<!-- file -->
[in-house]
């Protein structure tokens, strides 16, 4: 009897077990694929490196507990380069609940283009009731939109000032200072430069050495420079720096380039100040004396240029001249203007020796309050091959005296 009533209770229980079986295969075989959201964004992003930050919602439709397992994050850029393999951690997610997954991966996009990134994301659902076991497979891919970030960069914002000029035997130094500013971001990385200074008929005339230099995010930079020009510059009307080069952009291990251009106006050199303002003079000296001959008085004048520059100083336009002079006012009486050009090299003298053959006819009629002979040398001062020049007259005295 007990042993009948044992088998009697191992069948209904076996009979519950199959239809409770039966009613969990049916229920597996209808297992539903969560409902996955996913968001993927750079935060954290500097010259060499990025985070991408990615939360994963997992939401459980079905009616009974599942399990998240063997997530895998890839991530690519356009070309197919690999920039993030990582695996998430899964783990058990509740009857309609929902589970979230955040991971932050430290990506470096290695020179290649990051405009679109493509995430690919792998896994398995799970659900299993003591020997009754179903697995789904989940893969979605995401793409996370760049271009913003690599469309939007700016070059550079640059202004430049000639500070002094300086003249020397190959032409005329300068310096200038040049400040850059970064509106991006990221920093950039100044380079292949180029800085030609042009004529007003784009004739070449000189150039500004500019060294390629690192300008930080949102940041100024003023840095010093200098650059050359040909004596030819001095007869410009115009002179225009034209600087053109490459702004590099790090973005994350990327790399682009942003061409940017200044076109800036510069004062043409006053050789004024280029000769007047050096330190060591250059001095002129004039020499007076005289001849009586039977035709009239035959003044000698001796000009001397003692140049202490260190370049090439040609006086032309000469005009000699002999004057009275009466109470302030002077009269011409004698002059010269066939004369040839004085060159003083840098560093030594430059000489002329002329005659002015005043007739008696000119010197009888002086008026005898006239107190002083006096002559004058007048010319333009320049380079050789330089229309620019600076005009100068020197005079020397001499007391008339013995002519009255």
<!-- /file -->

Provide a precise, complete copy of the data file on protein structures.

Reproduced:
[in-house]
């Protein structure tokens, strides 16, 4: 009897077990694929490196507990380069609940283009009731939109000032200072430069050495420079720096380039100040004396240029001249203007020796309050091959005296 009533209770229980079986295969075989959201964004992003930050919602439709397992994050850029393999951690997610997954991966996009990134994301659902076991497979891919970030960069914002000029035997130094500013971001990385200074008929005339230099995010930079020009510059009307080069952009291990251009106006050199303002003079000296001959008085004048520059100083336009002079006012009486050009090299003298053959006819009629002979040398001062020049007259005295 007990042993009948044992088998009697191992069948209904076996009979519950199959239809409770039966009613969990049916229920597996209808297992539903969560409902996955996913968001993927750079935060954290500097010259060499990025985070991408990615939360994963997992939401459980079905009616009974599942399990998240063997997530895998890839991530690519356009070309197919690999920039993030990582695996998430899964783990058990509740009857309609929902589970979230955040991971932050430290990506470096290695020179290649990051405009679109493509995430690919792998896994398995799970659900299993003591020997009754179903697995789904989940893969979605995401793409996370760049271009913003690599469309939007700016070059550079640059202004430049000639500070002094300086003249020397190959032409005329300068310096200038040049400040850059970064509106991006990221920093950039100044380079292949180029800085030609042009004529007003784009004739070449000189150039500004500019060294390629690192300008930080949102940041100024003023840095010093200098650059050359040909004596030819001095007869410009115009002179225009034209600087053109490459702004590099790090973005994350990327790399682009942003061409940017200044076109800036510069004062043409006053050789004024280029000769007047050096330190060591250059001095002129004039020499007076005289001849009586039977035709009239035959003044000698001796000009001397003692140049202490260190370049090439040609006086032309000469005009000699002999004057009275009466109470302030002077009269011409004698002059010269066939004369040839004085060159003083840098560093030594430059000489002329002329005659002015005043007739008696000119010197009888002086008026005898006239107190002083006096002559004058007048010319333009320049380079050789330089229309620019600076005009100068020197005079020397001499007391008339013995002519009255």